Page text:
Hollywood costumes exhibition opens in London
Darth Vader, Charlie Chaplin's Little Tramp, Scarlett O'Hara and Indiana Jones have all come under one London roof.
Not the actual characters, of course, but the outfits they made famous in some of Hollywood's most beloved films. A new London exhibition has brought together more than 100 iconic costumes, from Chaplin's tramp outfit to the world's most famous ruby slippers.
The show, at the Victoria and Albert Museum, aims to tell the story of costume design and how it helps create believable characters.
"It's not really about the clothes - it's really about creating an authentic individual, every time," said guest curator Deborah Landis Wednesday. She has designed costumes for hit movies including "The Blues Brothers."
Many of cinema's most legendary outfits are here: Scarlett O'Hara's green velvet dress from "Gone with the Wind," Indiana Jones' leather jacket, fedora and bullwhip from "Raiders of the Lost Ark," and John Travolta's unforgettable white suit from "Saturday Night Fever."
Among the show's highlights are the slippers and blue and white gingham pinafore worn by Judy Garland in "The Wizard of Oz," which were united for the first time since the 1939 movie was filmed. The shiny red shoes were in fact silver in the book by Frank L. Baum, but the filmmakers changed their color to make a bigger impact on the Technicolor screen.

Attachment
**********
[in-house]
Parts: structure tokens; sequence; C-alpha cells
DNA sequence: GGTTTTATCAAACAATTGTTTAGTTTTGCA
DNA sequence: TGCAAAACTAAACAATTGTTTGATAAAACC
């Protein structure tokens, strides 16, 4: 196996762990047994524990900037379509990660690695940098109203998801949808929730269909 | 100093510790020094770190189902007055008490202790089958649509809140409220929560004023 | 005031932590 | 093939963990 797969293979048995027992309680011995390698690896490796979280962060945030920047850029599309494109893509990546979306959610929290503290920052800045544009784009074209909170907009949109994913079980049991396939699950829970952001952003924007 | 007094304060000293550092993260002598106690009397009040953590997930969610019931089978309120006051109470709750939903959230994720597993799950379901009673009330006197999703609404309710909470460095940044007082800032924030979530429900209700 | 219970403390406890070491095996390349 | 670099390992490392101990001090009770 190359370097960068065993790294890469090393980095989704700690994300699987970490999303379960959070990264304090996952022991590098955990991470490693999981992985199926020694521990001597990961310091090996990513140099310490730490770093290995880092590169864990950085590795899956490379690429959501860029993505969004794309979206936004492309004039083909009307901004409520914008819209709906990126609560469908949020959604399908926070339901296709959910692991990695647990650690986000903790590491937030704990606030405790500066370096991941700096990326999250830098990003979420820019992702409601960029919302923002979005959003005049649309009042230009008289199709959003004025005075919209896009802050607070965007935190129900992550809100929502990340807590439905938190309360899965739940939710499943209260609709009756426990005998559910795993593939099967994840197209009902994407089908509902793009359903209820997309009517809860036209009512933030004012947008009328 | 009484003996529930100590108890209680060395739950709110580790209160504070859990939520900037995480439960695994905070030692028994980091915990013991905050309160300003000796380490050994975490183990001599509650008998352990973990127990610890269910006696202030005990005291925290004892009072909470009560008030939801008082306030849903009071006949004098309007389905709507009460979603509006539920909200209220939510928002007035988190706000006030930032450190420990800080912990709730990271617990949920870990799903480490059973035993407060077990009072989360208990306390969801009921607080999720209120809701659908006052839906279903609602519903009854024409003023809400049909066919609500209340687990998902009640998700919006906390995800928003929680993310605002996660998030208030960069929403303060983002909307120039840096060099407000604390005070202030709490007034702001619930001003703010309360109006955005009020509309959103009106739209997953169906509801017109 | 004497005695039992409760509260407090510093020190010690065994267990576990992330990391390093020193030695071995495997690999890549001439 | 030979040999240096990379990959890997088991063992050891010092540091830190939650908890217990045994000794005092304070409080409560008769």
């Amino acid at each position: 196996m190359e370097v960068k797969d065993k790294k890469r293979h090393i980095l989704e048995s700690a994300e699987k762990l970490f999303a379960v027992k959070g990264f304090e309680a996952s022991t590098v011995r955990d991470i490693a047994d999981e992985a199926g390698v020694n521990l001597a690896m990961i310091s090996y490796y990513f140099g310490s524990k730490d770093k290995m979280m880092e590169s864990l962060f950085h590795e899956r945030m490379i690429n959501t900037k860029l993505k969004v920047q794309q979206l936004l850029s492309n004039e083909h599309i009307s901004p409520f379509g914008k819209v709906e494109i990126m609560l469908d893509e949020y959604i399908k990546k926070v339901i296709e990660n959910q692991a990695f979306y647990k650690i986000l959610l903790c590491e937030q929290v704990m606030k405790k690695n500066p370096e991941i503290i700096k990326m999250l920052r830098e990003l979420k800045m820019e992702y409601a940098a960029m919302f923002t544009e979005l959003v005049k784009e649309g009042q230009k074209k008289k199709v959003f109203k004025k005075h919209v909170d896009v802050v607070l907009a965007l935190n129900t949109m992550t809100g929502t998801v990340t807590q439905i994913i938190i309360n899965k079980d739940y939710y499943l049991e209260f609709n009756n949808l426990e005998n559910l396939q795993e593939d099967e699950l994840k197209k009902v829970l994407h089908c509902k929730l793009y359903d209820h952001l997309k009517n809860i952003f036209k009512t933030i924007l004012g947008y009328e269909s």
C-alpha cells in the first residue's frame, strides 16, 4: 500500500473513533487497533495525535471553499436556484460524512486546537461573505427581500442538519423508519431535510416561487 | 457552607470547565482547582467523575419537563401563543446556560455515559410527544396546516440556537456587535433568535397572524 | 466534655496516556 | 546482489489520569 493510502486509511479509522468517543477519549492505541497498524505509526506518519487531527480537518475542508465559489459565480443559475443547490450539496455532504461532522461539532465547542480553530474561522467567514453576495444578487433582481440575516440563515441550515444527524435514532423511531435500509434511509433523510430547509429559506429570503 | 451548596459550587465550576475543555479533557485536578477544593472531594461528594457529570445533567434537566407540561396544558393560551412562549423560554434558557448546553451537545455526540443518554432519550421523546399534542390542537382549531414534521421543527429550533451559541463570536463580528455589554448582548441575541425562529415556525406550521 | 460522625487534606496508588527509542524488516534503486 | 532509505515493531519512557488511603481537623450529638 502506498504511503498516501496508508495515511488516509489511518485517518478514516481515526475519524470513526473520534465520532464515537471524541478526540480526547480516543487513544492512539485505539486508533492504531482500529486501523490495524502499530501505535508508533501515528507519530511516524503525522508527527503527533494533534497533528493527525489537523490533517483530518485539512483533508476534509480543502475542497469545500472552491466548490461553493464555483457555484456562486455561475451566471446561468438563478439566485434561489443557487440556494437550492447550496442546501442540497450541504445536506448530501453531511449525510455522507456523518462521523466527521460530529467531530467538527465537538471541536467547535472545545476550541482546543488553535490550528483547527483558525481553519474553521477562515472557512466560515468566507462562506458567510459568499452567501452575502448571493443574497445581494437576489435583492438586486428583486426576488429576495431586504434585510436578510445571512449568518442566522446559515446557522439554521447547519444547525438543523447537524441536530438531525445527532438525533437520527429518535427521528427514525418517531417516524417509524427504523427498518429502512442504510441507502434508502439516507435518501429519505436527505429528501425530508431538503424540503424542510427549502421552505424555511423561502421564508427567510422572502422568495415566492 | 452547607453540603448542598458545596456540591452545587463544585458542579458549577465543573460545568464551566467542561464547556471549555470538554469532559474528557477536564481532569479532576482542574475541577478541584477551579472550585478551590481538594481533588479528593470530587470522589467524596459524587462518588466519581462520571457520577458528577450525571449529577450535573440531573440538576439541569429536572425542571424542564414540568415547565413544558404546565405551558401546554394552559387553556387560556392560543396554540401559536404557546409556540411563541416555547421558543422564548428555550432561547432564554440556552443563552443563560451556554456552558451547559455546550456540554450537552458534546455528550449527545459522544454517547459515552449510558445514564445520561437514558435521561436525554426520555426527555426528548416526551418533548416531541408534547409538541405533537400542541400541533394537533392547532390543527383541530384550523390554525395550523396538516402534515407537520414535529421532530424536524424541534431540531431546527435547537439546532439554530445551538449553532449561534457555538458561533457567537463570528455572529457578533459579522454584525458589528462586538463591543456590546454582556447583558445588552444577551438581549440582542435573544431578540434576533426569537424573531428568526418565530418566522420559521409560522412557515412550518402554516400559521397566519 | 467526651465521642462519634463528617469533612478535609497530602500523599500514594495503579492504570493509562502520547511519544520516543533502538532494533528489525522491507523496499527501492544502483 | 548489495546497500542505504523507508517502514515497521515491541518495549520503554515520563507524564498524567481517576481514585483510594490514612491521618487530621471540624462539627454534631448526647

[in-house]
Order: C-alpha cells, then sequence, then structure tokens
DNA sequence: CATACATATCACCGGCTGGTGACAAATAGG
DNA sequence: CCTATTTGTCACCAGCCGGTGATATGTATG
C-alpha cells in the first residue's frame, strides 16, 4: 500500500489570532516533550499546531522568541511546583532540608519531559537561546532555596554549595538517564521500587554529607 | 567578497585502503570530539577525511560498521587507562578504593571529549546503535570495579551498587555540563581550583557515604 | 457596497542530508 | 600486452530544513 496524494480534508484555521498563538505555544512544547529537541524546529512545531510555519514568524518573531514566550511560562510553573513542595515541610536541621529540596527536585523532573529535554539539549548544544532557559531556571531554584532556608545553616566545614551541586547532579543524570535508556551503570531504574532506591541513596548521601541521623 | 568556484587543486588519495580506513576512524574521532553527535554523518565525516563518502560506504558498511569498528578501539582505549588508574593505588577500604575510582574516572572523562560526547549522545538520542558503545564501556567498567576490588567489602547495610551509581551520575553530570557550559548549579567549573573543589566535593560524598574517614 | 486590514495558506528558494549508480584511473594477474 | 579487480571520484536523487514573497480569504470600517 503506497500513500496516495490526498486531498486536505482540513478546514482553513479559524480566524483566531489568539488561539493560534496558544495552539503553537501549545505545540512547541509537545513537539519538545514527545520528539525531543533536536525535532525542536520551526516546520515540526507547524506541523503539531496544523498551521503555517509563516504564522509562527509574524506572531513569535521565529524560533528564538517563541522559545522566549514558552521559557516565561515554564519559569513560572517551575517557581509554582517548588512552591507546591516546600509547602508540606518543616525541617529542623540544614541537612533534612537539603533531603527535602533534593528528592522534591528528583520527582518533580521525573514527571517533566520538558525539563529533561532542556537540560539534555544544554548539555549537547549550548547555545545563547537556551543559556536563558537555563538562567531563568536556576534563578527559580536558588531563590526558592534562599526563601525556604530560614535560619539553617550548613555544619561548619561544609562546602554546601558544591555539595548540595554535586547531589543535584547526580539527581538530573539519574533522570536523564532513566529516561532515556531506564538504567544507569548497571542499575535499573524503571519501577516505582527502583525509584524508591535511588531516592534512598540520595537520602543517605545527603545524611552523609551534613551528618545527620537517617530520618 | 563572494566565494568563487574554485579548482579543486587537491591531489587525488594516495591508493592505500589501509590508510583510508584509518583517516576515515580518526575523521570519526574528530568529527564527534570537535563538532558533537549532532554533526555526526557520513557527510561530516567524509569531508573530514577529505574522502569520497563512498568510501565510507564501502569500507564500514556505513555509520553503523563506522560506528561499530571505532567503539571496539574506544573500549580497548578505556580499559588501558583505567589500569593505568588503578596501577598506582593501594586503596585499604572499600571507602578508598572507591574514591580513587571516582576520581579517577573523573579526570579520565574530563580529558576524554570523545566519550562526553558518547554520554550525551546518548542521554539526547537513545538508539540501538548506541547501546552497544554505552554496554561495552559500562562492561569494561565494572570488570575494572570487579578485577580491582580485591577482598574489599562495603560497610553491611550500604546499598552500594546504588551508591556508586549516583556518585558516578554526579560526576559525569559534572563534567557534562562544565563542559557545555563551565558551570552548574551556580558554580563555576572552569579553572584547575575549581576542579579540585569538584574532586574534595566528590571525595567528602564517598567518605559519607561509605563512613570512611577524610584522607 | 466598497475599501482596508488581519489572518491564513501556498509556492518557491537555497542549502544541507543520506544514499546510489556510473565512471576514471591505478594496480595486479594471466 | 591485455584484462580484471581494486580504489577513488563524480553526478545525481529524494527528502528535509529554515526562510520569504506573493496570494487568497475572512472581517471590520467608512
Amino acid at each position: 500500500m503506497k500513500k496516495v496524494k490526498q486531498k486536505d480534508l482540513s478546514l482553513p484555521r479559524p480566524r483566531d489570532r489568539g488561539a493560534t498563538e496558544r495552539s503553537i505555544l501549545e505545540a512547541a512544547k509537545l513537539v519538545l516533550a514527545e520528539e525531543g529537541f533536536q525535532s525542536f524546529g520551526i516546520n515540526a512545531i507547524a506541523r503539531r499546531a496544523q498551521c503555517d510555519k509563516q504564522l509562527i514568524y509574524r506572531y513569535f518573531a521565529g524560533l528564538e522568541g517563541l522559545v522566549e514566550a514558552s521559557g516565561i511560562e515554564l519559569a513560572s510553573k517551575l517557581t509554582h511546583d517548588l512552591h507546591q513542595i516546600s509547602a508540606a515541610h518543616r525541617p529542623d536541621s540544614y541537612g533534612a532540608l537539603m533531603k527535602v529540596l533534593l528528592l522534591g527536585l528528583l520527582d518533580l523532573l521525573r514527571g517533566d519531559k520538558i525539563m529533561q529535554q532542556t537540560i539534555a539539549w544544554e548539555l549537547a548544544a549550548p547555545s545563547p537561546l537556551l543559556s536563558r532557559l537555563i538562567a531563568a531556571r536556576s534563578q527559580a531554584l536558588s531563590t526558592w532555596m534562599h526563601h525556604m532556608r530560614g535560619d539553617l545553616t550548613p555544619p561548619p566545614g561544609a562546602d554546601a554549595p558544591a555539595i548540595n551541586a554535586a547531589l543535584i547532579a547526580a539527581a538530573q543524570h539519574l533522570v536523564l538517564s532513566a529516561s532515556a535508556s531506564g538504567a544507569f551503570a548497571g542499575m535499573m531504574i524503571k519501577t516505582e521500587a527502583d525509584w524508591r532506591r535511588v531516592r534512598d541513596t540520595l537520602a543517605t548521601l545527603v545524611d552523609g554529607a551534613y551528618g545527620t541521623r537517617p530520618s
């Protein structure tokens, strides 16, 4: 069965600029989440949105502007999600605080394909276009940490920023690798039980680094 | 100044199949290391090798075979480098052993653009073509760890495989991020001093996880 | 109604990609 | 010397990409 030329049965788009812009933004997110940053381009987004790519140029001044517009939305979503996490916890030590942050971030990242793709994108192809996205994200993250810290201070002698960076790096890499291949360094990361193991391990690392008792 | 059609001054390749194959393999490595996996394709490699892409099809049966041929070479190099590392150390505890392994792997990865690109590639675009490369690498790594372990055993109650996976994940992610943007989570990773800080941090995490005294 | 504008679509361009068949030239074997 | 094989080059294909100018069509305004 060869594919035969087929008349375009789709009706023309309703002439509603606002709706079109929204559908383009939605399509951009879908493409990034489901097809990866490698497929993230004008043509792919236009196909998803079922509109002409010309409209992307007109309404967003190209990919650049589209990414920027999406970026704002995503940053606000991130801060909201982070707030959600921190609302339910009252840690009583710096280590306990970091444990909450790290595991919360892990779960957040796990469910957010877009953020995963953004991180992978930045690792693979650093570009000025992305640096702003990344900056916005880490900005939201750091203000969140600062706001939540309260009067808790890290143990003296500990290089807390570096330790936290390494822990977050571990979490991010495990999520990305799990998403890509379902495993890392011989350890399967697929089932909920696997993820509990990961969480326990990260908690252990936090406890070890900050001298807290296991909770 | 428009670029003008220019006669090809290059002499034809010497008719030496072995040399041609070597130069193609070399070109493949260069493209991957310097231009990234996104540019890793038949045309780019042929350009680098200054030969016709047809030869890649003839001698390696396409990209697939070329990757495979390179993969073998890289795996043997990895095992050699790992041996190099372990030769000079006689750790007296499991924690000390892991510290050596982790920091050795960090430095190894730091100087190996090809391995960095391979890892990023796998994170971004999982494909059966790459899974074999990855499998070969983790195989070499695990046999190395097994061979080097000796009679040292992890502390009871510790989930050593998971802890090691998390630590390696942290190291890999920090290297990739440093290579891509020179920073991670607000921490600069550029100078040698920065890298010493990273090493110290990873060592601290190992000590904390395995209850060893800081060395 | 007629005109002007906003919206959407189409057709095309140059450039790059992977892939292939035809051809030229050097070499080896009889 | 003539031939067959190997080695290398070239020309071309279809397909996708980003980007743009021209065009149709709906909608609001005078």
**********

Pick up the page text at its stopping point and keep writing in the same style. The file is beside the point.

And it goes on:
Together the costumes span a century of film-making, and they reflect the changing times. Necklines went lower and lower with the relaxation of censorship rules, and recent costumes had to be designed with animation and digital technology in mind. The exhibition brings things right up to date with costumes from computer-generated films like "Avatar," which had to be handmade before a digital version could be assembled.
The museum's assistant curator, Keith Lodwick, said his team spent five years on a worldwide treasure hunt, borrowing the costumes from museums, collectors and film studios.
There were plenty of glamorous gowns from Hollywood's best-known screen sirens: Marilyn Monroe's white halter-neck dress from "The Seven Year Itch"; Elizabeth Taylor's cream and black gown in "Cleopatra"; and Audrey Hepburn's sleeveless Givenchy gown in "Breakfast at Tiffany's," the little black dress that secured her status as a timeless fashion icon.
But Lodwick said the exhibition also included some unusual choices to surprise viewers expecting just outlandish sci-fi outfits and elaborate period costumes.
"All movie costumes, no matter the genre, are always meticulously researched," Lodwick said.
Matt Damon's casual outfit in the "Bourne Identity" action movies, for example, may "look just like a jacket and shirt, but it was meant to make him disappear into a crowd," he said.
The show revealed other lesser-known stories behind costume making. Indiana Jones' jacket was designed with an "action pleat" to make it easier for Harrison Ford to use his bullwhip, while designers for the cowboy romance "Brokeback Mountain" had to painstakingly select the right brand of jeans for each character to maintain authenticity - ranch hands only wore Levi's, and rodeo riders wore Wranglers.
To coincide with the exhibition, the British Film Institute said Tuesday it was giving 500 costumes to the V&A Museum, including the Superman outfit worn by Christopher Reeve in "Superman IV."
The exhibition opens Saturday and runs until Jan. 27.
The Victoria and Albert Museum: http://www.vam.ac.uk/
Sylvia Hui can be reached at http://twitter.com/sylviahui